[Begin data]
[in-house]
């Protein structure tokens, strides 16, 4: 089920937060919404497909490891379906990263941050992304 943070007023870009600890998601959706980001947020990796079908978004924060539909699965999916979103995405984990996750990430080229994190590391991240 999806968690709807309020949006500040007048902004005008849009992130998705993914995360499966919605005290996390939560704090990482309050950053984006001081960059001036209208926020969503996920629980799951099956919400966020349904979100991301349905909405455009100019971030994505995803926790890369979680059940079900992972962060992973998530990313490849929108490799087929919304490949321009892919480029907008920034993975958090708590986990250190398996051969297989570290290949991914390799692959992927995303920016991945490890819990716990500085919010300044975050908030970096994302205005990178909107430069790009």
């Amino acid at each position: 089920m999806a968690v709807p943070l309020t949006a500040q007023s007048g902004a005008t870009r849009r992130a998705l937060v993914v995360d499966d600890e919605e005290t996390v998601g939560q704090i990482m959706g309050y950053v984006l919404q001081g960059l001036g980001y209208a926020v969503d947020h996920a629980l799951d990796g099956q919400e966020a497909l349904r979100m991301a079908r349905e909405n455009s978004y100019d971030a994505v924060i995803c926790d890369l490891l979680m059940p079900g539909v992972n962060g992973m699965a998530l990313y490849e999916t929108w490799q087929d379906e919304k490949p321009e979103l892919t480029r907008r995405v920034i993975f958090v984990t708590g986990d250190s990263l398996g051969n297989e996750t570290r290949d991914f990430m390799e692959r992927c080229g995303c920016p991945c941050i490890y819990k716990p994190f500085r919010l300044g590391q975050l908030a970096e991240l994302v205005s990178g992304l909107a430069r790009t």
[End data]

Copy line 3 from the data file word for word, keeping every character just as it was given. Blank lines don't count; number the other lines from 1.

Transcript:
């Amino acid at each position: 089920m999806a968690v709807p943070l309020t949006a500040q007023s007048g902004a005008t870009r849009r992130a998705l937060v993914v995360d499966d600890e919605e005290t996390v998601g939560q704090i990482m959706g309050y950053v984006l919404q001081g960059l001036g980001y209208a926020v969503d947020h996920a629980l799951d990796g099956q919400e966020a497909l349904r979100m991301a079908r349905e909405n455009s978004y100019d971030a994505v924060i995803c926790d890369l490891l979680m059940p079900g539909v992972n962060g992973m699965a998530l990313y490849e999916t929108w490799q087929d379906e919304k490949p321009e979103l892919t480029r907008r995405v920034i993975f958090v984990t708590g986990d250190s990263l398996g051969n297989e996750t570290r290949d991914f990430m390799e692959r992927c080229g995303c920016p991945c941050i490890y819990k716990p994190f500085r919010l300044g590391q975050l908030a970096e991240l994302v205005s990178g992304l909107a430069r790009t």